The effect of CFTR modulators on a cystic fibrosis patient presenting with recurrent pancreatitis in the absence of respiratory symptoms: A case report

Academic Article


  • Background: Cystic fibrosis (CF) is a genetic disorder of the epithelial CFTR apical chloride channel resulting in multi-organ manifestations, including pancreatic exocrine secretion. In the pancreas, CFTR abnormality results in abnormally viscous secretions that obstruct proximal ducts leading to fibrotic injury and ultimately pancreatic insufficiency in 85% of the CF population. CFTR modulators, including the potentiator ivacaftor, augment channel gating to restore 30-50% of CFTR-mediated anion transport. While CFTR modulation has been shown to alkalinize the pH of the alimentary tract and potentially augment pancreatic enzyme activity, the effect of ivacaftor on recurrent pancreatitis is emerging. Here we describe a case of a patient with CF (R117H/7 T/F508del) who presented with recurrent pancreatitis who was effectively treated with ivacaftor in the absence of respiratory symptoms. Case presentation: A 24-year-old white male with past medical history of recurrent acute pancreatitis presented for evaluation following a referral from an outside hospital. The patient reported a lifetime of gastrointestinal symptoms requiring over 20 hospitalizations for pancreatitis in the last 10 years. Prior U/S and CT imaging for pancreatitis ruled out gallstones or anatomical etiologies. Family history included a brother with CF carrier status who suffered from recurrent acute pancreatitis. Sweat chloride testing was suggestive of CFTR dysfunction (57 mmol/L). Genetic testing demonstrated disease causing CFTR mutations: R1117H/7 T/F508del. Patient was prescribed pancrelipase, however, he reported worsened gas and diarrhea symptoms. Pancrelipase was discontinued and the patient was prescribed ivacaftor 150 mg BID. After 6 weeks of ivacaftor treatment, patient reported improved gastrointestinal symptoms. For an additional 19 months, patient reported no episodes of pancreatitis until he discontinued ivacaftor. Over the next 3 weeks, patient experienced progressive nausea and sharp epigastric pain and laboratory studies confirmed pancreatitis. Patient was subsequently lost to follow up. Conclusions: These findings support a possible relationship between the use of CFTR modulators, such as ivacaftor, in the management of recurrent pancreatitis in the setting of patients with cystic fibrosis and a CFTR mutation with residual CFTR activity or otherwise known to be responsive in vitro. Ivacaftor may be useful for recurrent pancreatitis, even in the absence of respiratory morbidity.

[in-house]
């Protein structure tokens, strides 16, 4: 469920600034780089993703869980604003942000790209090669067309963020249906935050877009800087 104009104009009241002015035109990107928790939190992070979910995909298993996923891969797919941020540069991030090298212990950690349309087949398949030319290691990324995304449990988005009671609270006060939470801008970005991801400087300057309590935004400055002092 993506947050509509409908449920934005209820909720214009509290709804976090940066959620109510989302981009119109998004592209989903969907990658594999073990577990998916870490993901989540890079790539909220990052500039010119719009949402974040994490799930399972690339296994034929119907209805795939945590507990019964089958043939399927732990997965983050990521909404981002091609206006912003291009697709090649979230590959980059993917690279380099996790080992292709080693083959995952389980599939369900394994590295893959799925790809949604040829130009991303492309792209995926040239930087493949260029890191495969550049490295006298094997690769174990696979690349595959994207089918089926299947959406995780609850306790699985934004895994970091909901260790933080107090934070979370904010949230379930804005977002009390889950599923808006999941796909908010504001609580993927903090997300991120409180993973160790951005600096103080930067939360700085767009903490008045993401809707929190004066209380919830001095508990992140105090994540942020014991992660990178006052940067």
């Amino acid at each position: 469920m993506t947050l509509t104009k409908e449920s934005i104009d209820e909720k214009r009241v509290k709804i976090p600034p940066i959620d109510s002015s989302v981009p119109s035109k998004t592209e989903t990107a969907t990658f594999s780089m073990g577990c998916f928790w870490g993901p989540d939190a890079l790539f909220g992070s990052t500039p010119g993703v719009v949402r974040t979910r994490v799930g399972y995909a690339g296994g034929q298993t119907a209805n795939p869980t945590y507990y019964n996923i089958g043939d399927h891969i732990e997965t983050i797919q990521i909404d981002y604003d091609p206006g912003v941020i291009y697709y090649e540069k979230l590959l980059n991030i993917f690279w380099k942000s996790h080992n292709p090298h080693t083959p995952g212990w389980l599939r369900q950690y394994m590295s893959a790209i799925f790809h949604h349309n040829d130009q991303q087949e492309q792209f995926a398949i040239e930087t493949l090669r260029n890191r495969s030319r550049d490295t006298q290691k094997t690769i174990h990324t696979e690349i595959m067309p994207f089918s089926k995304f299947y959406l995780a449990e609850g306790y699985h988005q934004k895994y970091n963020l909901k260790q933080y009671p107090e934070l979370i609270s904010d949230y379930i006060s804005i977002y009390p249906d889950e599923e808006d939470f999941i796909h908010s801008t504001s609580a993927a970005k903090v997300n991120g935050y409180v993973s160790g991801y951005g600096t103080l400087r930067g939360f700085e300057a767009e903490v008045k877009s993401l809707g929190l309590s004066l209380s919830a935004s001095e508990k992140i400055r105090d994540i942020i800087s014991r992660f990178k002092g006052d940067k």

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  • Johns JD; Rowe SM
  • Volume

  • 19
  • Issue

  • 1